Harvard University education doctoral student and Johns Hopkins graduate Margaret Troyer, who formerly taught at a Baltimore public middle school, co-wrote a paper with the late Hopkins education professor Elaine M. Stotko called "A New Gender-Neutral Pronoun in Baltimore, Maryland: A Preliminary Study" in 2007 to describe the phenomenon she saw in her classroom. Students used "yo" to describe people when gender wasn't obvious.
"Gender-neutral pronouns have been historically really difficult. There's a lot of motivation among the transgender community to come up with gender-neutral pronouns, but none of them have really caught on," Troyer said. The fact that the word was being used organically by teenagers as a form of slang made Troyer and Stotko believe that a gender-neutral pronoun could make it into mainstream language, she said.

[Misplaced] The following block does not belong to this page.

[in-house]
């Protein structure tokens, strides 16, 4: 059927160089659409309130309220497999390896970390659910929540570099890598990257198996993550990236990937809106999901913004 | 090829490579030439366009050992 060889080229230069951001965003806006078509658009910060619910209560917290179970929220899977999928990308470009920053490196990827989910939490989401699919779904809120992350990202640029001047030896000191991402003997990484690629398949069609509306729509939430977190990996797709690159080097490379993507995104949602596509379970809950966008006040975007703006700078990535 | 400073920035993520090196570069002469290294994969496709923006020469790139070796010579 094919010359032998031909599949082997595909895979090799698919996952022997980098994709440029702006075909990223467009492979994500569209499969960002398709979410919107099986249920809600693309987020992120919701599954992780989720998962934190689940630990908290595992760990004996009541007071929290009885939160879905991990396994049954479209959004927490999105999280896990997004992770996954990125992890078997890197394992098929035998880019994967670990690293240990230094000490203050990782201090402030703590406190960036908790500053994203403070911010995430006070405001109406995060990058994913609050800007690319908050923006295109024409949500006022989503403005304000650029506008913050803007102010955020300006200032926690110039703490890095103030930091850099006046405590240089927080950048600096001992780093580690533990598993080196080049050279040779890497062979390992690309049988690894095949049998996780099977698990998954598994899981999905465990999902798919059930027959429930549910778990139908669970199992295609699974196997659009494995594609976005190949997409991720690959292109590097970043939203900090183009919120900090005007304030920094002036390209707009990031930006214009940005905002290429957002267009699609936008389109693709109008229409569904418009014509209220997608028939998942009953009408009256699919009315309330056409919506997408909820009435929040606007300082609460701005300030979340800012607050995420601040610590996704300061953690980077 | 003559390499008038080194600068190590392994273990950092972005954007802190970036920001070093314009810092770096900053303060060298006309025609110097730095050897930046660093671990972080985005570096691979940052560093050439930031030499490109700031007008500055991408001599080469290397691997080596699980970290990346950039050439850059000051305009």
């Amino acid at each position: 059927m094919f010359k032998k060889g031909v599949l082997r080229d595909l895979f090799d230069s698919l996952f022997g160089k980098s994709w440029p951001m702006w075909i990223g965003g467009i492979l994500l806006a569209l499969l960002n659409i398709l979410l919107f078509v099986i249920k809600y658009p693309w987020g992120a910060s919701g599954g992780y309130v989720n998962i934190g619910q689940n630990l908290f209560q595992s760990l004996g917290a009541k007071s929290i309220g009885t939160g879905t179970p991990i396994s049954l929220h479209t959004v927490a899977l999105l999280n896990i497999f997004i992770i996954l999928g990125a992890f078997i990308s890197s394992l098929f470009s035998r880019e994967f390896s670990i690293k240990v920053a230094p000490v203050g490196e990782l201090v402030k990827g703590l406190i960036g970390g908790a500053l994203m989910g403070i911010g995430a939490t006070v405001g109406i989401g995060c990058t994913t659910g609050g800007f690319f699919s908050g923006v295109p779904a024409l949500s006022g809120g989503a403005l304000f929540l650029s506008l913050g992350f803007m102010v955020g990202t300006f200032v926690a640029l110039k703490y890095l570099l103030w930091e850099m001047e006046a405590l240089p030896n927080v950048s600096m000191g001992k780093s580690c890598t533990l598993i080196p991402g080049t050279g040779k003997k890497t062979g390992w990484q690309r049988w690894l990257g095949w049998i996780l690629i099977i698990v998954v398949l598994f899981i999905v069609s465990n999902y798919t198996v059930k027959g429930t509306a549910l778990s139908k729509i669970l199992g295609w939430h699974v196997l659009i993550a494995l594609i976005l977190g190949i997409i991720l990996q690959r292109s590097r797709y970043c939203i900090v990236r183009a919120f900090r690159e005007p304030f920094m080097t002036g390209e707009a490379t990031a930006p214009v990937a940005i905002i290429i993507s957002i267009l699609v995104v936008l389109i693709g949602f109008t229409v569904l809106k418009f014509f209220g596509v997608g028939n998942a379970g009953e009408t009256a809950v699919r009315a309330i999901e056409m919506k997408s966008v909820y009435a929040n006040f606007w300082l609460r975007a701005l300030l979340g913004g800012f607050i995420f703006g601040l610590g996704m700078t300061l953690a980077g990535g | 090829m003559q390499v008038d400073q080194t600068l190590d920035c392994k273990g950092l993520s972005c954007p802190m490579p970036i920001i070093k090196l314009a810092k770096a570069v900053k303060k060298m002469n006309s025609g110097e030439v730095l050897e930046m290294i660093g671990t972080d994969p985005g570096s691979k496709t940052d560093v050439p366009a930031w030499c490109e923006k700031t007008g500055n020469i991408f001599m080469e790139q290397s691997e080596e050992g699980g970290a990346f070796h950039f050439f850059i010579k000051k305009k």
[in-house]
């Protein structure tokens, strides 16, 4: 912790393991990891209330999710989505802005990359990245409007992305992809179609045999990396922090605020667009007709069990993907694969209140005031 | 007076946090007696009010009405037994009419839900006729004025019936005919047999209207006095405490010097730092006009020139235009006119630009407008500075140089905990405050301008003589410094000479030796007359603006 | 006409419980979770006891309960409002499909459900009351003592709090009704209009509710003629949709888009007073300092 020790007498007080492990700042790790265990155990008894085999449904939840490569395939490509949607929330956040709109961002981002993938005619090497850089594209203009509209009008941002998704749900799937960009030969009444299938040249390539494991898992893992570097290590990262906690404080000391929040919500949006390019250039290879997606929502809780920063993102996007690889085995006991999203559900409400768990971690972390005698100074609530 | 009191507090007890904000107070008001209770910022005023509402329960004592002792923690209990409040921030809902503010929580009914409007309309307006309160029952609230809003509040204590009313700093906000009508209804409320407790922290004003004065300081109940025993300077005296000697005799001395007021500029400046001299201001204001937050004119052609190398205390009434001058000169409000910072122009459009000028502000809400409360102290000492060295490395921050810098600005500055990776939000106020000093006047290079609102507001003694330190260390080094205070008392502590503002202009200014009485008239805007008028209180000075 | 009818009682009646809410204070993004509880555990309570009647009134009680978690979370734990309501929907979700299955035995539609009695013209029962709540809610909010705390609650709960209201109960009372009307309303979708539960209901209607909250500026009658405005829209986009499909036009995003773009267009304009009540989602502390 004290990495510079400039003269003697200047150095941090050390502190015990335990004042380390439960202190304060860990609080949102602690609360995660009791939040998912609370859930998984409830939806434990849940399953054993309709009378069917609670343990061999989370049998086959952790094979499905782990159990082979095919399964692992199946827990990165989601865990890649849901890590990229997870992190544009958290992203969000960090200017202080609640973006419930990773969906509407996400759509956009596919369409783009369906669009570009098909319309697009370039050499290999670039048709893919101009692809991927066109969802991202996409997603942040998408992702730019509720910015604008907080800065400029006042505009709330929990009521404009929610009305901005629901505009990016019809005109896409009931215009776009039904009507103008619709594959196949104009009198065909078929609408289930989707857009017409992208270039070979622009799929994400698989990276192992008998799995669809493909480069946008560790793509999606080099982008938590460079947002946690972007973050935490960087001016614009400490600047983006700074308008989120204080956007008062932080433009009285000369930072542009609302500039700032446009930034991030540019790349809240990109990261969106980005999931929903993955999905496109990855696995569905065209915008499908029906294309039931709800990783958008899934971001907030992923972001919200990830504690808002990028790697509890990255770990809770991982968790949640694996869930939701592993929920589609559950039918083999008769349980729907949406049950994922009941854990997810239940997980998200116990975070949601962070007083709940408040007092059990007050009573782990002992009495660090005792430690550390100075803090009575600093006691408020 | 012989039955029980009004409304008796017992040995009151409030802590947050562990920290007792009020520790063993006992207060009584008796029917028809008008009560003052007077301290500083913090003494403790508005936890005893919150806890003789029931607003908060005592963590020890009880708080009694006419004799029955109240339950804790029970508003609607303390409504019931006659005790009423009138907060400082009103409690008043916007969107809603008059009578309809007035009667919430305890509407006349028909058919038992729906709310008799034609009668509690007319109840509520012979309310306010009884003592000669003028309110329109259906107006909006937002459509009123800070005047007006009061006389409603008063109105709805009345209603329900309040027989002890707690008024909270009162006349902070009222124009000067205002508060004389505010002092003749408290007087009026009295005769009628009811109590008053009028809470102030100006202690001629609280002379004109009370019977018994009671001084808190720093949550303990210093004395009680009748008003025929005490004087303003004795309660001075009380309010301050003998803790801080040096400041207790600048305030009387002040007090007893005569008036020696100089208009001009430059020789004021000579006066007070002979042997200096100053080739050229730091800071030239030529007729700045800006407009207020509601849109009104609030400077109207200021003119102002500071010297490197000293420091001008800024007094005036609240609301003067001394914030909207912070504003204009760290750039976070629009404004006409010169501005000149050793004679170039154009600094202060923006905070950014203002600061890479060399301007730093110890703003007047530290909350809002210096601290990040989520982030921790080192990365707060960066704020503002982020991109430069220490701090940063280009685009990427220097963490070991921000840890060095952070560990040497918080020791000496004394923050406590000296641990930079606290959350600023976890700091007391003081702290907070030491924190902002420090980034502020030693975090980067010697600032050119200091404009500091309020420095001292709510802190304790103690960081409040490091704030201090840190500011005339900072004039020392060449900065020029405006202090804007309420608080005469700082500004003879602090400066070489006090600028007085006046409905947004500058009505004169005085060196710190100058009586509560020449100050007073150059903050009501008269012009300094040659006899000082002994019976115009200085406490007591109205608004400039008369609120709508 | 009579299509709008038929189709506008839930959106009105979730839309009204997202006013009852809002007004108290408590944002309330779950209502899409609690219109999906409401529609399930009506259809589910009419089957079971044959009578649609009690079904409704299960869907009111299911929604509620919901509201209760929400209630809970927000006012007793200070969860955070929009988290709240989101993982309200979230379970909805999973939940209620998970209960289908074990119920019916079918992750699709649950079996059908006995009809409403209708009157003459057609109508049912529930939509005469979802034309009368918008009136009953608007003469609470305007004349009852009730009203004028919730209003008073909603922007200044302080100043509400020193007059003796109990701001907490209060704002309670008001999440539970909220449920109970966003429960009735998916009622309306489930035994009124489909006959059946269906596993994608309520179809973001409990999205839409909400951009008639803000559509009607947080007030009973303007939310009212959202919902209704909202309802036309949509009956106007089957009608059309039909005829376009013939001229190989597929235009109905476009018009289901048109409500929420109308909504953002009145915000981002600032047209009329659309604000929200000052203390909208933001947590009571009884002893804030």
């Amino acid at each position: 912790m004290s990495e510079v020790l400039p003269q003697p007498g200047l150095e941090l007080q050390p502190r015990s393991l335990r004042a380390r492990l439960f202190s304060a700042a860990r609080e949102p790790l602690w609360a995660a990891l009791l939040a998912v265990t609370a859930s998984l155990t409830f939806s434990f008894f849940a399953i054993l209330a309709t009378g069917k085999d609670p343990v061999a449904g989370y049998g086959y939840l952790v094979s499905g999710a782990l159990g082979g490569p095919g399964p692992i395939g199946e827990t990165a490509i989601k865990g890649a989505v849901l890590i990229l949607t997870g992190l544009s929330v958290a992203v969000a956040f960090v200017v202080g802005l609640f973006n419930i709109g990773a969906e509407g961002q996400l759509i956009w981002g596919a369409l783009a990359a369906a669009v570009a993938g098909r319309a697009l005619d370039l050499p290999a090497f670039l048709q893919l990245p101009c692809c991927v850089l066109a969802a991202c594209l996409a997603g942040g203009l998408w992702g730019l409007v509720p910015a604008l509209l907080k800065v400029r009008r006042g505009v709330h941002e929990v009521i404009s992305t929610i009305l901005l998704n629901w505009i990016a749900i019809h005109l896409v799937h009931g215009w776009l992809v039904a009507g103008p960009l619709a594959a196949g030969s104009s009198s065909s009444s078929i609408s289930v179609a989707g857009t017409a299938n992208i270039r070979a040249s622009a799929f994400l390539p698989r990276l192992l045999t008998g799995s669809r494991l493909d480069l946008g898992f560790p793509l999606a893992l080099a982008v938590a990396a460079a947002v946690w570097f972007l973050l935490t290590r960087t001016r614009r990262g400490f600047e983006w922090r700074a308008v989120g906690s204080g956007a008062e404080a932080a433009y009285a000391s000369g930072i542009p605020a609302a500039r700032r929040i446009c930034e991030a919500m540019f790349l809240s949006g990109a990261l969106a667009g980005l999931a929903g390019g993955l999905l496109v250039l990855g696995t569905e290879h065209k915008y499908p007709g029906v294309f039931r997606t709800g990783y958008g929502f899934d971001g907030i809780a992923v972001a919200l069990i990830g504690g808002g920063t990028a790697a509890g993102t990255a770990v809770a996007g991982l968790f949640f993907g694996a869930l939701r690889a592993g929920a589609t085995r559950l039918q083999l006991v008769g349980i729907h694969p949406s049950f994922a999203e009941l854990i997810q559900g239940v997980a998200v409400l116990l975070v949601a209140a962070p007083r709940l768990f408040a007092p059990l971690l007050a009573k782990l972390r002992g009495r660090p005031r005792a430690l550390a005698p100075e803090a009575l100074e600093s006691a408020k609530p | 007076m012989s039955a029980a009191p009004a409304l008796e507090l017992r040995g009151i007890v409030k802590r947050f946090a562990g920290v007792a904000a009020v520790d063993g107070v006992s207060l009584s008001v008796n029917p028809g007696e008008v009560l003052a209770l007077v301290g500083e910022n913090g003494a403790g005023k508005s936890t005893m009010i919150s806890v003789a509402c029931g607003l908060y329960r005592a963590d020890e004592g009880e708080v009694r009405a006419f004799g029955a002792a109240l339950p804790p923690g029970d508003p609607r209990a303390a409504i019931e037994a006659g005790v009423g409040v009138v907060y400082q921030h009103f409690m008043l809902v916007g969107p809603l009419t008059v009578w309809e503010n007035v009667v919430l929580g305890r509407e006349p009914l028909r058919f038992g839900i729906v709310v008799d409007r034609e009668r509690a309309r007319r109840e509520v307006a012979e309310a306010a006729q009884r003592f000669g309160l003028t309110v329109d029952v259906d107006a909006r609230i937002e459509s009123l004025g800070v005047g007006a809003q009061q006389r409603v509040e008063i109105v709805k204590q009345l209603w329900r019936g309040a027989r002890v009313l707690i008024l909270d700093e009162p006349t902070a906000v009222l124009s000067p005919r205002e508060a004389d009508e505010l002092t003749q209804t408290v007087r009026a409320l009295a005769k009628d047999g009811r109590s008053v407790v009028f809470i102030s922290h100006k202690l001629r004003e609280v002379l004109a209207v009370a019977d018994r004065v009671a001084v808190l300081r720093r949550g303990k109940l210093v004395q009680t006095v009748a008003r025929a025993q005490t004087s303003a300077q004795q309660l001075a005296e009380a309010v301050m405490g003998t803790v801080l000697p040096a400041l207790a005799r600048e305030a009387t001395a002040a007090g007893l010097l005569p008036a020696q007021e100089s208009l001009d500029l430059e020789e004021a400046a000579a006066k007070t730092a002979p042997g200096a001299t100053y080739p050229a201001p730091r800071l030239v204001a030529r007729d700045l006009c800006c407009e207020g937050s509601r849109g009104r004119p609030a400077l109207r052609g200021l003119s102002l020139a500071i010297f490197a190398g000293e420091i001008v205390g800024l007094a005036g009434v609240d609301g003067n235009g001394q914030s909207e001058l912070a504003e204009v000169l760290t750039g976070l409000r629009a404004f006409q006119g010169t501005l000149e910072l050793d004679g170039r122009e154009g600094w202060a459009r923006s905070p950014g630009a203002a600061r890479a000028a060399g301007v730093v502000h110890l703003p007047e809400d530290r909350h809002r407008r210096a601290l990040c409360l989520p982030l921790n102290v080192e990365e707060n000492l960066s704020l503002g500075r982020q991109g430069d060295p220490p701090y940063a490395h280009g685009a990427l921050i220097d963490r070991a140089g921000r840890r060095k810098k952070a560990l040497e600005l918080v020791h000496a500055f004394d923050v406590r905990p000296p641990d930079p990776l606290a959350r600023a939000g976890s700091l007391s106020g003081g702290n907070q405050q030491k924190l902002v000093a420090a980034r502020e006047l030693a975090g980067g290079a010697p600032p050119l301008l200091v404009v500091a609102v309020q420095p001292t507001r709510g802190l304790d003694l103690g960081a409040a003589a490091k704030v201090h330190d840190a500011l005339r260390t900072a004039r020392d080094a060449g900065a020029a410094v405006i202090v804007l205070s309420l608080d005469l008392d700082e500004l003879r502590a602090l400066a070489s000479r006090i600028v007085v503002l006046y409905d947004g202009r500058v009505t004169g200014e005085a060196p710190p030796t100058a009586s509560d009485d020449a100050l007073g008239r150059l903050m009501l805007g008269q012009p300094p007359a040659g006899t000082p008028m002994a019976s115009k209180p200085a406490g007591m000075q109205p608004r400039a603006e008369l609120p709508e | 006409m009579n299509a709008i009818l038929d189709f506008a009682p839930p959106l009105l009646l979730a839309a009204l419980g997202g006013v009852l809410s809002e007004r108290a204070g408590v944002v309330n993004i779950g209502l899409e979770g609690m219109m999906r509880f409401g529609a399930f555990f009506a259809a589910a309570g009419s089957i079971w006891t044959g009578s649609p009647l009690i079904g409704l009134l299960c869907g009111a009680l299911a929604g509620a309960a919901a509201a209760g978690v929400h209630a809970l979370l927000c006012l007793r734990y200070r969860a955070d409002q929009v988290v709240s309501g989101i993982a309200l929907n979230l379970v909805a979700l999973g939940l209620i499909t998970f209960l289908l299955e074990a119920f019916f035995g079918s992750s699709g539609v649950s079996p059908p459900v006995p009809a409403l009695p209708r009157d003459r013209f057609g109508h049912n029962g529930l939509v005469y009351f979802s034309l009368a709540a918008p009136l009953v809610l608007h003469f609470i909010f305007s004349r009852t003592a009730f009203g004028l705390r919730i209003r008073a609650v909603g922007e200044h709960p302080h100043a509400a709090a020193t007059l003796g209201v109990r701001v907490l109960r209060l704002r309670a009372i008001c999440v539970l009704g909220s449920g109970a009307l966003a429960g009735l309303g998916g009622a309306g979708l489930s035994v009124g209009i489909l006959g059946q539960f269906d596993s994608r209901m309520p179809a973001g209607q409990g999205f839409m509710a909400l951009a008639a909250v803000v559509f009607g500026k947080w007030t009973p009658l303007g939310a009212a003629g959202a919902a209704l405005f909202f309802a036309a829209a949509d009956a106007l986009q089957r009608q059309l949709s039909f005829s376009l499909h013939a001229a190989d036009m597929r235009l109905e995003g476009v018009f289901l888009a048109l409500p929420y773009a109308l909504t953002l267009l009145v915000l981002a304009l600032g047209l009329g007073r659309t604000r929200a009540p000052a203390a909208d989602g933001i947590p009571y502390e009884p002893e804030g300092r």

Troyer helped devise a study of around 200 Baltimore middle school and high school students to elicit the use of the word "yo." Thirty-five to 45 percent said they used the word. Forty-five to 50 percent said while they didn't use "yo," they knew people who did.
The study also involved other cities to see whether the usage had spread beyond Baltimore. It had not, Troyer said.
Other terms like "draggin'"— the equivalent of showing off, feeling confident or exhibiting great style —and "cuttin' up" — a word with a similar meaning that can also refer to dancing — are also common in Baltimore, according to Kobang.
Chance Carter, a University of Baltimore graduate student originally from Hartford, Conn., has picked up on some of Baltimore's lingo — including the phrase "oh aard," used in replace of "all right" or "OK." His new verbiage is easily detected by friends back home.
"The first thing people say is, 'Where do you live now, because you don't sound like you're from here?' and, 'You sound Southern,'" said Carter, 22.
D. Watkins, 35, author and lecturer at University of Baltimore, says he has spent his life navigating the two worlds of "Baltimorese" and the slang of the African-American community, which "really don't cross paths."
He could be "hon" in Hampden, but where he's from in East Baltimore, he's more likely to hear "How you doing, dummy?" — a term of endearment depending on context — or "woe," an interjection also used to refer to a friend.